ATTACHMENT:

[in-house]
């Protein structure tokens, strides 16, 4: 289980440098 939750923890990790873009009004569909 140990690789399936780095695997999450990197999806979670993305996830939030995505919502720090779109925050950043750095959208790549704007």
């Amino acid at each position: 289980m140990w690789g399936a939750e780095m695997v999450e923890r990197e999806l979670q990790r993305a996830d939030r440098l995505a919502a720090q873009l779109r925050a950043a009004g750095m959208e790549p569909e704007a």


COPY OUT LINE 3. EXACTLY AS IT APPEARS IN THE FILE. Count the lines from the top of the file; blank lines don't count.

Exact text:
């Amino acid at each position: 289980m140990w690789g399936a939750e780095m695997v999450e923890r990197e999806l979670q990790r993305a996830d939030r440098l995505a919502a720090q873009l779109r925050a950043a009004g750095m959208e790549p569909e704007a």